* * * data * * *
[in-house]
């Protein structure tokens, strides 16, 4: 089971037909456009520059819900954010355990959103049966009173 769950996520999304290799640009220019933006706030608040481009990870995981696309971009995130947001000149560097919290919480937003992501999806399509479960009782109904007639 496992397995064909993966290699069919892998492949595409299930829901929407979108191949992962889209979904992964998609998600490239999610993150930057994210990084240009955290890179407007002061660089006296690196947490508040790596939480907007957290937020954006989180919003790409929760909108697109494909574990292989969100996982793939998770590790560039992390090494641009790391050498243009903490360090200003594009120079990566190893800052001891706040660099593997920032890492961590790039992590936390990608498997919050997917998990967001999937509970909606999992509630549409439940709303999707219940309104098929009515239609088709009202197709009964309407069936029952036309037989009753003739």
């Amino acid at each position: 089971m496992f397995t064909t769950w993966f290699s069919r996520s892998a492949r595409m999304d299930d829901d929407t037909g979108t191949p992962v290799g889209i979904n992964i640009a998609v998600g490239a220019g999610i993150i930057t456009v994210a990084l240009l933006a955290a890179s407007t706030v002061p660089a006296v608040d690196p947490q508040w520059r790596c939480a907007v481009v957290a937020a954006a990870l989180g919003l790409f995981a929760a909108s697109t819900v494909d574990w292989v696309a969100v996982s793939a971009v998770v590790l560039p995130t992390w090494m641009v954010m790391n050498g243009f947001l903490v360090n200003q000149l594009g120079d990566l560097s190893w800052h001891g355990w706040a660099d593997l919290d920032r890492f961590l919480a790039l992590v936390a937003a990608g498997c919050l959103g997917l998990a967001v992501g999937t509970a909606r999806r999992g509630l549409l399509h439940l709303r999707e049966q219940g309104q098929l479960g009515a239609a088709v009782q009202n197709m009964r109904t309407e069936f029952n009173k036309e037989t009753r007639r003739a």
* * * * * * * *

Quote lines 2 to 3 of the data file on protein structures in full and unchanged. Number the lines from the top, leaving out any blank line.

């Protein structure tokens, strides 16, 4: 089971037909456009520059819900954010355990959103049966009173 769950996520999304290799640009220019933006706030608040481009990870995981696309971009995130947001000149560097919290919480937003992501999806399509479960009782109904007639 496992397995064909993966290699069919892998492949595409299930829901929407979108191949992962889209979904992964998609998600490239999610993150930057994210990084240009955290890179407007002061660089006296690196947490508040790596939480907007957290937020954006989180919003790409929760909108697109494909574990292989969100996982793939998770590790560039992390090494641009790391050498243009903490360090200003594009120079990566190893800052001891706040660099593997920032890492961590790039992590936390990608498997919050997917998990967001999937509970909606999992509630549409439940709303999707219940309104098929009515239609088709009202197709009964309407069936029952036309037989009753003739």
């Amino acid at each position: 089971m496992f397995t064909t769950w993966f290699s069919r996520s892998a492949r595409m999304d299930d829901d929407t037909g979108t191949p992962v290799g889209i979904n992964i640009a998609v998600g490239a220019g999610i993150i930057t456009v994210a990084l240009l933006a955290a890179s407007t706030v002061p660089a006296v608040d690196p947490q508040w520059r790596c939480a907007v481009v957290a937020a954006a990870l989180g919003l790409f995981a929760a909108s697109t819900v494909d574990w292989v696309a969100v996982s793939a971009v998770v590790l560039p995130t992390w090494m641009v954010m790391n050498g243009f947001l903490v360090n200003q000149l594009g120079d990566l560097s190893w800052h001891g355990w706040a660099d593997l919290d920032r890492f961590l919480a790039l992590v936390a937003a990608g498997c919050l959103g997917l998990a967001v992501g999937t509970a909606r999806r999992g509630l549409l399509h439940l709303r999707e049966q219940g309104q098929l479960g009515a239609a088709v009782q009202n197709m009964r109904t309407e069936f029952n009173k036309e037989t009753r007639r003739a």